Permeability

Figure 1. The slab above is a permeable material as it is allowing the water to trickle through the spaces in the material.[1]

Permeability refers to the degree to which pore spaces (voids that can be filled by a fluid) in a medium connect to each other, promoting the movement of fluid through that material. Permeability and porosity (the number of void spaces in a medium) are closely connected, however, a material may be highly porous but have few channels connecting these pores, leading to a low permeability. In a permeable material, holes, pores, and cracks are lined so that fluid is able to flow through the material.[2] The permeability of a material is determined by assessing how much a material resists the flow of fluids—if it takes a lot of pressure to squeeze fluid through the material it has low permeability. Conversely, if the fluid travels through easily it has high permeability.[3]

Relation to Fossil Fuels

The porosity and permeability of rocks is important in determining which rocks will make a good reservoir. A rock that is both porous and permeable would make a good reservoir rock as it allows oil and gas to move up through the pores in the rock closer to the surface where it can be extracted. The greater the permeability, the easier it is to extract oil from the rock.[2] Rocks such as sandstone have a very high porosity and permeability and make a productive oil or natural gas well. Looking at the permeability of rocks is one way that geologists can determine where a good location for an oil well is.[3]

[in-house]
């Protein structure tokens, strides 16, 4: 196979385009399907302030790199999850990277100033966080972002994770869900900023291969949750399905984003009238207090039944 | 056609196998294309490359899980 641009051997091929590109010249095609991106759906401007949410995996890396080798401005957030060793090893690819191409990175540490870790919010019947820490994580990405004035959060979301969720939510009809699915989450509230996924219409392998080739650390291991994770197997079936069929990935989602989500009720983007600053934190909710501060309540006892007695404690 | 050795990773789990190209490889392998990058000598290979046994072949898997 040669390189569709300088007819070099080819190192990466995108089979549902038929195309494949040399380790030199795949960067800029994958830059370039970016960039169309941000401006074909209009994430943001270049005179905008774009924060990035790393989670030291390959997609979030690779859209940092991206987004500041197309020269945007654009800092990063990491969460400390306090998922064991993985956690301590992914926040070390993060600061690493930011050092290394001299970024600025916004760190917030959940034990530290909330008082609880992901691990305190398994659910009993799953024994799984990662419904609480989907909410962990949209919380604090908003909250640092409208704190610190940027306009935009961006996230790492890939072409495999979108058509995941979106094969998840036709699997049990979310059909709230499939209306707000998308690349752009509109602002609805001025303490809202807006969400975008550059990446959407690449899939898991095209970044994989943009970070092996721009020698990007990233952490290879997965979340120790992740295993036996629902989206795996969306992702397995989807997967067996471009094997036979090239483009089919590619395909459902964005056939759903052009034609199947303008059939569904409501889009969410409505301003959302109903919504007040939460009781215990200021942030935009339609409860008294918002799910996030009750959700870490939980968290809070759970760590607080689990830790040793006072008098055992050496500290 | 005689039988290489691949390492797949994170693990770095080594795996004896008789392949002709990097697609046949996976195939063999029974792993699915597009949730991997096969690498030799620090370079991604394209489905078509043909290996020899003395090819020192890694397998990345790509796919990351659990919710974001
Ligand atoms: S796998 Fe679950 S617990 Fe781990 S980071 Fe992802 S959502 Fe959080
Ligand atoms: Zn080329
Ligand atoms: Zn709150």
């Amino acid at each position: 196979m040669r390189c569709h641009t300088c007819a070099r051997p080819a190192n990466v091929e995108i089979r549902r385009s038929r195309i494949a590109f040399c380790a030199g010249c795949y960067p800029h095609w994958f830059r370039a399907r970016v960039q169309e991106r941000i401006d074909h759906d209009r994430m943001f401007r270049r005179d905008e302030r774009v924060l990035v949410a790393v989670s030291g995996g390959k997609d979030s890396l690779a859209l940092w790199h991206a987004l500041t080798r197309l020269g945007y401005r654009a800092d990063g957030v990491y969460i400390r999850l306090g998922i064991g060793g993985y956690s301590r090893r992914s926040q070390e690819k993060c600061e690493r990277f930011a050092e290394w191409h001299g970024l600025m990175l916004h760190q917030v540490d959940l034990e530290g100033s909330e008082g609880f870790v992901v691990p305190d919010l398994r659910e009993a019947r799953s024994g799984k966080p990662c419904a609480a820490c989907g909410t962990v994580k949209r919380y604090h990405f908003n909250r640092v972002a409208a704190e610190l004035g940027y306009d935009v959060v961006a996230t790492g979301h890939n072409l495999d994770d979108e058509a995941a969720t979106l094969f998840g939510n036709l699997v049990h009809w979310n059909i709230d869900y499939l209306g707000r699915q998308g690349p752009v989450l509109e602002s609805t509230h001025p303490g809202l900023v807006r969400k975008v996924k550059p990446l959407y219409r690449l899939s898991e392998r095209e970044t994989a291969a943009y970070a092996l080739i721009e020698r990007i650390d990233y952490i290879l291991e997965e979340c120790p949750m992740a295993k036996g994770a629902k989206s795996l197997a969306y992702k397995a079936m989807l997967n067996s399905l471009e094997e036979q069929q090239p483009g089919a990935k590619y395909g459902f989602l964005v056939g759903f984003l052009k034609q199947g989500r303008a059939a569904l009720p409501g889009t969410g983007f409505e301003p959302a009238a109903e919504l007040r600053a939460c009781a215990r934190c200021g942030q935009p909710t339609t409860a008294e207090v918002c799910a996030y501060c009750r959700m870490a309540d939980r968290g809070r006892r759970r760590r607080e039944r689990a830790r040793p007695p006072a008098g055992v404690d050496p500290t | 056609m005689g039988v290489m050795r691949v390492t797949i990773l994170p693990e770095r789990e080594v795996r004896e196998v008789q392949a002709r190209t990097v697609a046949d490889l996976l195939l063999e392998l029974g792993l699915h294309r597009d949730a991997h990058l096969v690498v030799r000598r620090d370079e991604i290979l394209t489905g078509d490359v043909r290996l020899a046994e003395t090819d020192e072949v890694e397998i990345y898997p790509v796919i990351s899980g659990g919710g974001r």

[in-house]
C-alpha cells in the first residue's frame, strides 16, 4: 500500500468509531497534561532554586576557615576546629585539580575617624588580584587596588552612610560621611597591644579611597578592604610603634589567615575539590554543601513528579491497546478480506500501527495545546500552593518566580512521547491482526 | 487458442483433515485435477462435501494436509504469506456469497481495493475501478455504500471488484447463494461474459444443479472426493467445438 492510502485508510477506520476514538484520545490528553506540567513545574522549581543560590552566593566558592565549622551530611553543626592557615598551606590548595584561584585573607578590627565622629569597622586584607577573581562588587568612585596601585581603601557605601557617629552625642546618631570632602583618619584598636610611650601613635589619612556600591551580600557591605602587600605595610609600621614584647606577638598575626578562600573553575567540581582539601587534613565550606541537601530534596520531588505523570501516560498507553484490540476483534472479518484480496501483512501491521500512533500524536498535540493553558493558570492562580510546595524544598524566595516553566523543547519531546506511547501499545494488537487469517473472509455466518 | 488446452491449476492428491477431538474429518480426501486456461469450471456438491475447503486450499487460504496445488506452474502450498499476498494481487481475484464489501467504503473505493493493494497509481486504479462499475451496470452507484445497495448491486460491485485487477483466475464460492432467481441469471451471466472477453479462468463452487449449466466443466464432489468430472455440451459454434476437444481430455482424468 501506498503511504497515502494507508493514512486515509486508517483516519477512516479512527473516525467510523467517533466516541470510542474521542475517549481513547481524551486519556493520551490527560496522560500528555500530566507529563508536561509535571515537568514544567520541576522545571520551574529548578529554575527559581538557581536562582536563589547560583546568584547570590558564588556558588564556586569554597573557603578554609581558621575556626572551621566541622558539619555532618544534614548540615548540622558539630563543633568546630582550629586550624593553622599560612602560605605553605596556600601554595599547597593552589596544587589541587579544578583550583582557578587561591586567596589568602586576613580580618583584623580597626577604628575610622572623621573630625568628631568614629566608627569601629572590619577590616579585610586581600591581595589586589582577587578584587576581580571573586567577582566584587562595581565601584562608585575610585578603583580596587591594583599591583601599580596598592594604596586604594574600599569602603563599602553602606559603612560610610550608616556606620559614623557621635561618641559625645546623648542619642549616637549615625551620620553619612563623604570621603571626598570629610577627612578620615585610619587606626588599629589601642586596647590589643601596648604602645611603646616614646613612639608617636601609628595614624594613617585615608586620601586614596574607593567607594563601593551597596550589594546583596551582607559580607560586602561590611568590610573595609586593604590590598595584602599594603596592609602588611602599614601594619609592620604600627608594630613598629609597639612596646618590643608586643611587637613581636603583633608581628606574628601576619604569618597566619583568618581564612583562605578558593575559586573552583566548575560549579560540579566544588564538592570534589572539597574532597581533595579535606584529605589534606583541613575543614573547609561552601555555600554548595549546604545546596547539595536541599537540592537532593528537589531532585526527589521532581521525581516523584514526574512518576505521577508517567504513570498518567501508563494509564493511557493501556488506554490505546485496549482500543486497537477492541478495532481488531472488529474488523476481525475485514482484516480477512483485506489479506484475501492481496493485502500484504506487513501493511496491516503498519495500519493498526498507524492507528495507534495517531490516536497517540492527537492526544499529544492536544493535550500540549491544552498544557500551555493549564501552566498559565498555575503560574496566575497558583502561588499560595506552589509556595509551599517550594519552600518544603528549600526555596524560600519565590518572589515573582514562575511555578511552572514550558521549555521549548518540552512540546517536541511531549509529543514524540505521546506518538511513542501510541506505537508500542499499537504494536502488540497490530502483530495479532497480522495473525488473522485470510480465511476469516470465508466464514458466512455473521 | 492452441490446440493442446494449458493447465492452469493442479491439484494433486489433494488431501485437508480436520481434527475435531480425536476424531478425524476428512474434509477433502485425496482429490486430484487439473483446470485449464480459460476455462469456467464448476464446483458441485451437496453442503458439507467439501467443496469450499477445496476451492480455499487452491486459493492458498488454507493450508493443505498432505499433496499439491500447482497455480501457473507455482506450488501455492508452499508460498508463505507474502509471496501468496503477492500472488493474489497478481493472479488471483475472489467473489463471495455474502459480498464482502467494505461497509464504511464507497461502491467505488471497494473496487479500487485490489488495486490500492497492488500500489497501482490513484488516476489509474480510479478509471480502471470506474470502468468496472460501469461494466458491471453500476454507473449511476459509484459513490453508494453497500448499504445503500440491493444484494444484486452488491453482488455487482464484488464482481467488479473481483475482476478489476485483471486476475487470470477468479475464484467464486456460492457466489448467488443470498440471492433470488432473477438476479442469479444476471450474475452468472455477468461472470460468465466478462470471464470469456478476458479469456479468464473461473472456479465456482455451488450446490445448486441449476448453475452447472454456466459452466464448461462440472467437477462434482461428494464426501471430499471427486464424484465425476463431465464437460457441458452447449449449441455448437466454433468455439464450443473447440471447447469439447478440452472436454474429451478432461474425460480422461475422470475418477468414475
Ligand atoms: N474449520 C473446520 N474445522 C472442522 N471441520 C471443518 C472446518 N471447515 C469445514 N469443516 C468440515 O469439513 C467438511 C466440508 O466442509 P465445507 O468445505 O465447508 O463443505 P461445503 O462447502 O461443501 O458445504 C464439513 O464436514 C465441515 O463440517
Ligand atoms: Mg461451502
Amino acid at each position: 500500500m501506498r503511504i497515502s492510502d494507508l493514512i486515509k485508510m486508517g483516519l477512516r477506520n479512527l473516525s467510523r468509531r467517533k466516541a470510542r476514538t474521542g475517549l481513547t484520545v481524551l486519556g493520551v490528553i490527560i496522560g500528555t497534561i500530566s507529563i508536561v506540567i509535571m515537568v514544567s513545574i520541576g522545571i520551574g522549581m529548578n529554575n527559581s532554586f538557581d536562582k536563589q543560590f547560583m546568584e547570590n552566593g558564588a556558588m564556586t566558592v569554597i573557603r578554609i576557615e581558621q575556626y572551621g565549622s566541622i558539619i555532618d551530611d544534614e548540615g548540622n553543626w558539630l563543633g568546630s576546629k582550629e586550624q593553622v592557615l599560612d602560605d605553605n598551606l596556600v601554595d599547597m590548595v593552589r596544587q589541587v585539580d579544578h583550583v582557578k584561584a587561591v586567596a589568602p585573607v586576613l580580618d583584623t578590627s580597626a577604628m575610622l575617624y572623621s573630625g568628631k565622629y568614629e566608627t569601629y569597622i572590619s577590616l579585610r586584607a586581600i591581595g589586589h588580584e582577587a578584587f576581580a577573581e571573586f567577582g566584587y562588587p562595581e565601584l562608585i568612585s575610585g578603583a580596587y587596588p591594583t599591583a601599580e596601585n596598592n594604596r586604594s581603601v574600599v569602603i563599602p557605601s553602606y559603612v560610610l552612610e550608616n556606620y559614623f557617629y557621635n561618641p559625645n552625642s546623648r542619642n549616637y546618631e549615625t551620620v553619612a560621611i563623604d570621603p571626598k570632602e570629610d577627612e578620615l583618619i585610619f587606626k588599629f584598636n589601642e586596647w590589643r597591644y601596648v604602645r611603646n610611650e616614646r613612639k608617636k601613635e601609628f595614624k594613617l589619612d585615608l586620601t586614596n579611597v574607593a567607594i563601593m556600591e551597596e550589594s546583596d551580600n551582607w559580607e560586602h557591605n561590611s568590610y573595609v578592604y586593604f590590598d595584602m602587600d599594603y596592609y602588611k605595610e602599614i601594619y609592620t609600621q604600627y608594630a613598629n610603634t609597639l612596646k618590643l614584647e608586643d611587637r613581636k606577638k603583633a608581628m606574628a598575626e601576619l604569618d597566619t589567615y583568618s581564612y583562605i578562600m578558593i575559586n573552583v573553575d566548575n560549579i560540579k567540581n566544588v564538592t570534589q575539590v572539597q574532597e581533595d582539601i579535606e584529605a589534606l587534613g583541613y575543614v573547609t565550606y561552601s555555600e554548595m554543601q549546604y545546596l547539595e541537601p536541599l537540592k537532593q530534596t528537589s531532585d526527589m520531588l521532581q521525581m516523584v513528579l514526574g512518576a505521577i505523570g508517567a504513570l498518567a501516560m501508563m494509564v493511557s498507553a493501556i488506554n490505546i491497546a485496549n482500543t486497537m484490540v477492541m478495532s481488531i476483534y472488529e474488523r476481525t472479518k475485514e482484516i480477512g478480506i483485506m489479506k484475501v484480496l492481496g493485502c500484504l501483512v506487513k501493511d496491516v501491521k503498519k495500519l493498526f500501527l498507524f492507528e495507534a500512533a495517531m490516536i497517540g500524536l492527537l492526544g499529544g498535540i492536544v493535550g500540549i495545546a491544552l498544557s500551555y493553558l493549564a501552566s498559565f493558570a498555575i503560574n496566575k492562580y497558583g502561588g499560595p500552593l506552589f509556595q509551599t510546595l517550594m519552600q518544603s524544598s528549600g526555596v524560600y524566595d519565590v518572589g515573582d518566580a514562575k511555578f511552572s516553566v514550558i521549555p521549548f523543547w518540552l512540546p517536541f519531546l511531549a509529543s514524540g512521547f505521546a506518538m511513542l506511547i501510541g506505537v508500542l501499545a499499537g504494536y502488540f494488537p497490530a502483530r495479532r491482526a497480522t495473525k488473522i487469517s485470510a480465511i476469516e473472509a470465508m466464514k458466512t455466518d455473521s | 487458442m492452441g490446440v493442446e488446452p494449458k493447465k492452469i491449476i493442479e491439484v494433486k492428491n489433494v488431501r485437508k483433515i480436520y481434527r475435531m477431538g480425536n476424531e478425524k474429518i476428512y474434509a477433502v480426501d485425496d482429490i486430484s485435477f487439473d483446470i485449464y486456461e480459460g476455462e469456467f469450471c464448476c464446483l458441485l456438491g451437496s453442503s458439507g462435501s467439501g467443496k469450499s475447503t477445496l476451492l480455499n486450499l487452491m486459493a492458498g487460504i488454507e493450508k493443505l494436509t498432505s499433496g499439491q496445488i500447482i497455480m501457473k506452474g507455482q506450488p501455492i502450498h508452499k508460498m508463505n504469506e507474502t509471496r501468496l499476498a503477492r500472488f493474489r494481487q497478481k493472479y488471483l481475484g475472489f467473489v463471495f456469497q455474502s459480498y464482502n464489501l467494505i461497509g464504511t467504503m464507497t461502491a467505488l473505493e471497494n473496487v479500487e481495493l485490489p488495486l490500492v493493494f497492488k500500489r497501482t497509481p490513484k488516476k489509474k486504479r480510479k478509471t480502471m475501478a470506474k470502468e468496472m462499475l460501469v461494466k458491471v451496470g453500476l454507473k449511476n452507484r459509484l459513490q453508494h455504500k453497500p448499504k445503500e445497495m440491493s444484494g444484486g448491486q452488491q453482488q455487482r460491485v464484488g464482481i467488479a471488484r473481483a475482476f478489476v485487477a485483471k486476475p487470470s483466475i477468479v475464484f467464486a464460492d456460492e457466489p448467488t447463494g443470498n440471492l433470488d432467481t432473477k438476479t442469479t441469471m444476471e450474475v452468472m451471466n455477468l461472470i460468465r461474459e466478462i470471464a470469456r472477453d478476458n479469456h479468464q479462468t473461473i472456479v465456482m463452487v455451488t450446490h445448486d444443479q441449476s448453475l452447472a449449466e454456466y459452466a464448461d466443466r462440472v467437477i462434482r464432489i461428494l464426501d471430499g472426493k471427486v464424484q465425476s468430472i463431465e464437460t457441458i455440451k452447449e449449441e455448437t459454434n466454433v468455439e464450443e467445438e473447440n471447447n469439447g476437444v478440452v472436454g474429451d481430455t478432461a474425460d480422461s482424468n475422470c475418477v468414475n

Relation to Building

Understanding the permeability of different building materials is vital to ensure that there is no water or vapour intrusion into the building envelope, which could promote rotting of materials or mould growth. In general, permeability is an important consideration for interior wall finishes. In hot and humid climates the permeability of the interior finish of a wall should be much higher than that of the exterior finish of the same wall. This difference in permeability will allow moisture that enters the wall to migrate to the inside of the building where the moisture will be removed by the air conditioning system. The reverse is true for cold climates; the exterior finish should have a higher permeability than the interior finish.[4]

For Further Reading

References

  1. JJ Harrison. (May 20, 2015). Permeable Pavement [Online]. Available: http://en.wikipedia.org/wiki/Permeable_paving#/media/File:Permeable_paver_demonstration.jpg
  2. 2.0 2.1 Stephen Marshak. (May 20, 2015). Earth: Portrait of a Planet, 3rd ed. New York, NY, U.S.A:W.W. Norton & Company, 2008
  3. 3.0 3.1 Geomore: Introduction to Petroleum Geology. (May 20, 2015). Porosity and Permeability [Online]. Available: http://www.geomore.com/porosity-and-permeability-2/
  4. CertainTeed. (May 20, 2015). Protecting the Building Envelope from Moisture Damage [Online]. Available: http://www.certainteed.com/en-US/Insulation/Education-Center/Case-Studies-and-Articles/Case-Study-Detail?id=122&divisionid=6

Authors and Editors

Bethel Afework, Chad Erhardt, Jordan Hanania, Kailyn Stenhouse, Jason Donev
Last updated: June 25, 2018
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